Returned Peace Corps
Volunteers of South Florida

Making a Difference in Ethiopia, By Doris Lemcke,

Reprinted with Permission from Spotlight Magazines, January 2015

The article appeared in both Estero Spotlight and Southwest Spotlight Magazines

Carly Gallo is a Peace Corps Volunteer in Ethiopia

Twenty-six year old Estero raised Carly Gallo describes herself as a, “Humanitarian at heart and an architect by trade.” Since graduating from Florida International University in 2010 she’s followed her strategic plan to combine her degree in architecture with her mission of helping people live better lives.

After a year with the Americorps City Year program in Washington D.C., she joined “Rebuilding Together” to coordinate construction for Maryland’s elderly, disabled and low- income residents. Her next step was the Peace Corps, something she’d considered in college. “I felt that to improve things, I needed to see the hardships and experience things I never have.”

Carly Gallo is assigned to Maksegnit, Ethiopia, a farming community.

Carly confirmed her willingness to be challenged by accepting a 27 month assignment coordinating HIV and AIDS prevention and education to residents of Maksegnit, Ethiopia. “I had no experience in health care,” she says, “but it’s all about being flexible.”

Her first international trip took her to Ethiopia’s capital, Addis Ababa. The neon-lighted palm trees reminded her of Miami, but when she saw construction scaffolding made of bamboo she says, “I realized I had to throw out what I think. It works for them.”

One of 60 health and agriculture volunteers, she was the first to arrive in Maksegnit, a one hour flight from Addis Ababa. She was also the first, ferengi (foreigner) in the rural town of 4,500 people and is happy to be staying with a local family. “The children loved me when they first saw me,” she smiles. “They wanted to play.”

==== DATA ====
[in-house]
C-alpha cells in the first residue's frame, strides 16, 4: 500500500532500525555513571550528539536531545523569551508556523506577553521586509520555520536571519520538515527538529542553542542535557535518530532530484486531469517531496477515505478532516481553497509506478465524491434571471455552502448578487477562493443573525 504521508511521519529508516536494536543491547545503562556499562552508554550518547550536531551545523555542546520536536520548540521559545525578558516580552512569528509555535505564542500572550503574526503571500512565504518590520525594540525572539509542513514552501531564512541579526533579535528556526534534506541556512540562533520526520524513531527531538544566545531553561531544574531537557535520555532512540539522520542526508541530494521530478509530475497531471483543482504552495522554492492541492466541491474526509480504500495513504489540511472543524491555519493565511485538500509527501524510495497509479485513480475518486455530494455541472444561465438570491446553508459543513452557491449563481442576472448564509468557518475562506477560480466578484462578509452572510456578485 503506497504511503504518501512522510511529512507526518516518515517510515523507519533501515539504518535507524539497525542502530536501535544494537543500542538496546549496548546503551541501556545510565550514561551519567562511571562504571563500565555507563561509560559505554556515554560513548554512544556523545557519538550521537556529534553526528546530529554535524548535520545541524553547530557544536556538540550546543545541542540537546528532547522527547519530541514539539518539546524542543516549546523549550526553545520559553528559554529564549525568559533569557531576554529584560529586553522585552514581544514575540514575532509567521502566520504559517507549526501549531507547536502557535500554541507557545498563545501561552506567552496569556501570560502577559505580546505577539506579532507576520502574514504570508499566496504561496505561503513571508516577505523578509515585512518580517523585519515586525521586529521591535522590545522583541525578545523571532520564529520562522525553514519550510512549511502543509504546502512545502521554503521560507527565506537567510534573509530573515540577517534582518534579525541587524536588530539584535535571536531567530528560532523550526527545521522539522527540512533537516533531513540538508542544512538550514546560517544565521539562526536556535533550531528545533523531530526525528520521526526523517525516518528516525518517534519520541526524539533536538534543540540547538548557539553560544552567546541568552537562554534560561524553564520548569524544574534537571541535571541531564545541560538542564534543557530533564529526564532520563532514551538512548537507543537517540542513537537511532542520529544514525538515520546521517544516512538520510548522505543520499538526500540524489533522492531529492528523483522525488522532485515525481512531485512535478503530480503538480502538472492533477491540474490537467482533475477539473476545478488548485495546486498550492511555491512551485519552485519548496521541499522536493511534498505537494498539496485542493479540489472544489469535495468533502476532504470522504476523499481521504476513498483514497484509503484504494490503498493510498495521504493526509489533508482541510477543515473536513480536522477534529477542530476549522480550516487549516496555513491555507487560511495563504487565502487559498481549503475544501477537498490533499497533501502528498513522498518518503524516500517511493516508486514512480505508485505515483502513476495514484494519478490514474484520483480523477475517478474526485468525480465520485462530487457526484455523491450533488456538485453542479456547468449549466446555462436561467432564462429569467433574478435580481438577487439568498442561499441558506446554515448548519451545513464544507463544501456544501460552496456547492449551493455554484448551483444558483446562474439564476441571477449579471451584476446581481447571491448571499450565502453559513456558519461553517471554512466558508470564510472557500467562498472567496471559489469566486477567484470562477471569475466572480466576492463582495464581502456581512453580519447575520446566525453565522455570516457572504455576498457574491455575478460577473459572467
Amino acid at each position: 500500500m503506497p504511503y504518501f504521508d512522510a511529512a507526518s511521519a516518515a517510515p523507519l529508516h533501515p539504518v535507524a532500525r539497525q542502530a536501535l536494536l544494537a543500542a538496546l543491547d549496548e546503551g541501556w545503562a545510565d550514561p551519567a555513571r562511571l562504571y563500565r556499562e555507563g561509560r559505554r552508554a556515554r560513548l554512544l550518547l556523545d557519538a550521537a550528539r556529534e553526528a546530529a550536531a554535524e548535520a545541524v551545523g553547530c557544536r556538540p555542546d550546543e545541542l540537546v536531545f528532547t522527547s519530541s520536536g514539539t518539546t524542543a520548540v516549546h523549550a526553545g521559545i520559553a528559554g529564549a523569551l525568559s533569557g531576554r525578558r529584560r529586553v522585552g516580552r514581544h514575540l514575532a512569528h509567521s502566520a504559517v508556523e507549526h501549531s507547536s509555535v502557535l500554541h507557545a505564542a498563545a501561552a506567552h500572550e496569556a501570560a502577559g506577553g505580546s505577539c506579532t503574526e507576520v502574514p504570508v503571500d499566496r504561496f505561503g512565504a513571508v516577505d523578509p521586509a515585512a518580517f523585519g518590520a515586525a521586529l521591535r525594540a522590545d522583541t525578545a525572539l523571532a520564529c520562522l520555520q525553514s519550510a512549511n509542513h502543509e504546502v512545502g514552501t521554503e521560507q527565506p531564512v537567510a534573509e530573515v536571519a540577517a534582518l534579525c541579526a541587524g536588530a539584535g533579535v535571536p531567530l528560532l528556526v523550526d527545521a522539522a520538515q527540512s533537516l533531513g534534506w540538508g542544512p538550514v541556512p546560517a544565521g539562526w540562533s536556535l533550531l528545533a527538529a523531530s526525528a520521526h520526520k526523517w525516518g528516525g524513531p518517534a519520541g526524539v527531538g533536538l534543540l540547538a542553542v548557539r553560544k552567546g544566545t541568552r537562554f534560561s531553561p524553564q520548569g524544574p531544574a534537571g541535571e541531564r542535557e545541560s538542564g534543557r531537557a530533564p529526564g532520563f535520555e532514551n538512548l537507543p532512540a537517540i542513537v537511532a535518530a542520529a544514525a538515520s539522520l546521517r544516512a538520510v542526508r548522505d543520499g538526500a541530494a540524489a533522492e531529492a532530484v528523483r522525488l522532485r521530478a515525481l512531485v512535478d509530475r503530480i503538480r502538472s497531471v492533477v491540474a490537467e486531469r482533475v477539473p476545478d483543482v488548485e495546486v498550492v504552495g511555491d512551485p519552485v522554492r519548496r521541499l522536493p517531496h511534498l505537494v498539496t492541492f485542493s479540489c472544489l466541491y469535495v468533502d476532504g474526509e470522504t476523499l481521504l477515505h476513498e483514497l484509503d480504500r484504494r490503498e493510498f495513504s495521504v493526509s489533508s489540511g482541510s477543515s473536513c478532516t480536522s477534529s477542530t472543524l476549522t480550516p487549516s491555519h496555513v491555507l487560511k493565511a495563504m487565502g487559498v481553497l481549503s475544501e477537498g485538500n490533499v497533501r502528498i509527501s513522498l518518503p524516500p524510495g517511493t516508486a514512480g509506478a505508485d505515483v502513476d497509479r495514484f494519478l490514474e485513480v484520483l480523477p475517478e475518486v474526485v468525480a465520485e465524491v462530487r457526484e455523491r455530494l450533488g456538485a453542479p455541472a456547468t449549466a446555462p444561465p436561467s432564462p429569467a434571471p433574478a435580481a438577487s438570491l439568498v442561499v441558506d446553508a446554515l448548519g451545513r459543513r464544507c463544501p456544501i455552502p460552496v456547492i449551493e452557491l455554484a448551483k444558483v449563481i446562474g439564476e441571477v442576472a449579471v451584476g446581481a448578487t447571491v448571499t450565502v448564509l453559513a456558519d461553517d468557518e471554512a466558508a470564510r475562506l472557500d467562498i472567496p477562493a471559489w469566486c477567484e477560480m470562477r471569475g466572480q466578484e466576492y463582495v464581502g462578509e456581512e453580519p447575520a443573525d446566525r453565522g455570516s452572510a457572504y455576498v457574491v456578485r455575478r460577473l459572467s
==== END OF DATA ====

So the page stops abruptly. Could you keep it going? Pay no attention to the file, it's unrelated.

Carly smiles about nearly everything in the little town she now considers her second home including “bucket baths,” dirt floors, sporadic internet and limited water deliveries; acknowledging that her attitude of acceptance and commitment to learning the local Amharic dialect has helped her become accepted and respected.

Still, the stigma of being a foreigner has presented its challenges, from “foreigner pricing” in the market, to her work with people living with and at risk of AIDS, promoting pre-and-postnatal heath care, and in counseling young women struggling with abuse and gender inequality. “While the Ethiopian culture is beautiful,” she explains, “they are very proud.” So she works closely with an Ethiopian partner, local teachers and midwives to promote education and new healthcare practices.

After less than a year, Carly notes that the young women she counsels are, “Seeing the divide,” in gender inequality and becoming stronger. She’s also changed some misconceptions that America is perfect. “When I mention the homeless problem in the U.S., they’re stunned,” she says. “In Ethiopia, homes are always open to those in need.”

She credits her own commitment to helping others to her parents, Rick and Barb Gallo, small business owners and active Southwest Florida volunteers, saying, “I knew I could make a difference.”

Now home for her mid-assignment break, she says the transition was easy because she’s more understanding and has a broader perspective. The experience is everything she’d hoped for: challenging, valuable and personally rewarding, as well as creating a foundation for a master’s degree and a life and career devoted to building better communities.

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